New Book Explains That Cheating Has Nothing To Do With Your Genes
It's no secret that men in relationships are usually on the prowl for some strange but if you plan to cheat on your partner and blame it all on your 'male make-up' well you should think again -- it's got nothing to do with your genes.
Kayt Sukel - she who pleasured herself in an fMRI machine for science (we know you've click off to go read that so we'll wait you out. Done? Welcome back.)- explores this topic in her new book 'Dirty Minds: How Our Brains Influence Love, Sex, and Relationships'.
"Evolutionary biologists will tell you that spreading the seed around is a better mating strategy for males—and certainly, there have been some genetic studies to show that men have genes that may push them to philander," Sukel told us. "But there’s nothing to suggest they are 'programmed' to cheat."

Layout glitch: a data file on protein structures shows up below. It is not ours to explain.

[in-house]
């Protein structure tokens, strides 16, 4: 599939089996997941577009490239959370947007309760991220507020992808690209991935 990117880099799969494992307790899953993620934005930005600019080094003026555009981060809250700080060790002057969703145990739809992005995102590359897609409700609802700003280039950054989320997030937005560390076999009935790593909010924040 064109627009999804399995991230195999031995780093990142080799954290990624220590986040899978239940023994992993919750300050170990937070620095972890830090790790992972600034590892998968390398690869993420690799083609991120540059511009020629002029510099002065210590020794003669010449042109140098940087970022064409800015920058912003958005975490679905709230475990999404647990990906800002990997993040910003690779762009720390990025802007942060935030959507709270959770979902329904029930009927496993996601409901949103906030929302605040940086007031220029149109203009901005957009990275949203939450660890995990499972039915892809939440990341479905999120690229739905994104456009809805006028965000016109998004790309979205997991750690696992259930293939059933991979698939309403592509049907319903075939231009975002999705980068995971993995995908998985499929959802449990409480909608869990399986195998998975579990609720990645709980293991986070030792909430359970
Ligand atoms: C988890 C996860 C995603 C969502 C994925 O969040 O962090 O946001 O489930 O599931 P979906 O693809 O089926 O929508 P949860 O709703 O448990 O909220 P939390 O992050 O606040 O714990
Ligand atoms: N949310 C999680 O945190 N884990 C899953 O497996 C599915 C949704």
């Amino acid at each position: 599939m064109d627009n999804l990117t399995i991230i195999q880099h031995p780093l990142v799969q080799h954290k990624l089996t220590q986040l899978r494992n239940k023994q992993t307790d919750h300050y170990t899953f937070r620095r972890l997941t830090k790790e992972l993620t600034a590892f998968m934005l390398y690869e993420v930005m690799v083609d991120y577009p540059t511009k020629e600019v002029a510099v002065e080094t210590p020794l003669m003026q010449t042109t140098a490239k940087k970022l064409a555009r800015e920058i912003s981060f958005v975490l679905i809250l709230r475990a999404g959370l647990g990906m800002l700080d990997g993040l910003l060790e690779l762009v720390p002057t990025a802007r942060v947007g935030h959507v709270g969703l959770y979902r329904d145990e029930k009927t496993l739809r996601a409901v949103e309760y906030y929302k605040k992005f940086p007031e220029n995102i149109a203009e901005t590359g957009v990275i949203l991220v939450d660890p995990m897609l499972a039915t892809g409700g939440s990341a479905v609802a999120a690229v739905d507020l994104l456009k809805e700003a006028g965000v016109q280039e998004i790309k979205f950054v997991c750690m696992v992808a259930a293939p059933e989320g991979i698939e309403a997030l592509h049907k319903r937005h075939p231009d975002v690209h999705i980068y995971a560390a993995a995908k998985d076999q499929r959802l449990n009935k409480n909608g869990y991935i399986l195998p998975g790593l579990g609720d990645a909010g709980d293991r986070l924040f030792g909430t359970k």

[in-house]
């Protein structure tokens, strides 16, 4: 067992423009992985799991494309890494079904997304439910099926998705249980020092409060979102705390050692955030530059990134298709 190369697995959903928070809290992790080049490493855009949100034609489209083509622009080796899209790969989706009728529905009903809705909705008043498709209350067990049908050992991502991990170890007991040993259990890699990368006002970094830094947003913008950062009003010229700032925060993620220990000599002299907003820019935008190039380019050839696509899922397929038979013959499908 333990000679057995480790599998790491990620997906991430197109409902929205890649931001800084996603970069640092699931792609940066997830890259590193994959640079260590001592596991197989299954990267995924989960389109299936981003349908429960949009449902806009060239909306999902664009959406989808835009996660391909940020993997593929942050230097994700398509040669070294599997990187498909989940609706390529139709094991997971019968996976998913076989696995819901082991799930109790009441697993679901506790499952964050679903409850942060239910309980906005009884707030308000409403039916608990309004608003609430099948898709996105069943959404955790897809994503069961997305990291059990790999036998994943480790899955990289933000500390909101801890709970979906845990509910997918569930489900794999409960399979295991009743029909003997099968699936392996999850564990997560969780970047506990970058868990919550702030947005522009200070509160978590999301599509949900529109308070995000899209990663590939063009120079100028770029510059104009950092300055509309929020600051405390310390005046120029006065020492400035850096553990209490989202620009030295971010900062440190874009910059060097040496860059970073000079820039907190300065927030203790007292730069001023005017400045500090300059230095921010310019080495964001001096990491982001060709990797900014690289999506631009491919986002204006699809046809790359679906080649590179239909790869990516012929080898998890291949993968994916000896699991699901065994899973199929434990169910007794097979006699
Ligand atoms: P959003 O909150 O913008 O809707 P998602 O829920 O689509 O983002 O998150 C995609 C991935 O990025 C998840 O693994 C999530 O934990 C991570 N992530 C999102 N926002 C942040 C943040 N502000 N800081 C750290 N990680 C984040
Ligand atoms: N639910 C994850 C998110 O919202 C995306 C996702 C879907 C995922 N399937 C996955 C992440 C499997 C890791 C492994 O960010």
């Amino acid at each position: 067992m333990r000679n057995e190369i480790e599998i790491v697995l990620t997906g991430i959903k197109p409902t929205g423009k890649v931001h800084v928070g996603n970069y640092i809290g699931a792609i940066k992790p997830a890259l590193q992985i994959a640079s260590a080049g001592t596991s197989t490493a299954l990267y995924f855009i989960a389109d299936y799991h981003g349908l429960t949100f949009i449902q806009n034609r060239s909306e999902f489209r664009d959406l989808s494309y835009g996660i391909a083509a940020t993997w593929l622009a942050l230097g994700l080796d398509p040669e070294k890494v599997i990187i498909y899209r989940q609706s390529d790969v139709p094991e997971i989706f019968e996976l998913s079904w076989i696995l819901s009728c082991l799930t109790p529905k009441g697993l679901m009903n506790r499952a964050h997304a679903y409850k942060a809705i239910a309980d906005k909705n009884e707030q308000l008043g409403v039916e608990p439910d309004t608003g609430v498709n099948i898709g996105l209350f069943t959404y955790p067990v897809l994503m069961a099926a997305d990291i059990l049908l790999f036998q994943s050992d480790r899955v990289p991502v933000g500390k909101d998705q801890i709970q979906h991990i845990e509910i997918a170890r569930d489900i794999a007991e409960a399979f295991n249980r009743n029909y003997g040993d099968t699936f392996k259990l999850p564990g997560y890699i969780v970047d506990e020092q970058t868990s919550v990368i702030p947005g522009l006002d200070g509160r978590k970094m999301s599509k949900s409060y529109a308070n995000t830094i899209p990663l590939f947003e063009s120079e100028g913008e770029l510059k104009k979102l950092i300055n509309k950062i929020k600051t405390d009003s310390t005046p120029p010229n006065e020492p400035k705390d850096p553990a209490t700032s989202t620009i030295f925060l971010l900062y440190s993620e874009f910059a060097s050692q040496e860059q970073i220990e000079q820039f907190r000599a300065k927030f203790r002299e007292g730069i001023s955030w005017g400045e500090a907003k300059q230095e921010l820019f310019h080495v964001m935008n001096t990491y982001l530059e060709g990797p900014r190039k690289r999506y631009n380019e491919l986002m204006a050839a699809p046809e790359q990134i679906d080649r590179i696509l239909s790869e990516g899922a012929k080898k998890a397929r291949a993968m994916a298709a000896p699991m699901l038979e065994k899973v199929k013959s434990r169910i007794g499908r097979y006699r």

Sukel also points out that it's hard to blame the way men are hardwired for their philandering ways when women cheat almost as much: 22% of men and 14% of women have cheated (or at least admitted to cheating) Sukel thinks the actual percentage is much higher, as do we, but her thoughts are based on studying research and our assumptions are based on the two-timers we call friends.
So, the "it's the way men evolved" argument is not valid when you eventually get caught. We aren't going to tell you whether you should or shouldn't cheat, but, do everyone a favor and just break up with your girl first. It's not fair to her. She's probably too good for you anyway.
"No matter how tempted you may be, you can always decide that your relationship is more important than a little strange and just walk away," says Sukel.
Truth. Another option might be a robot.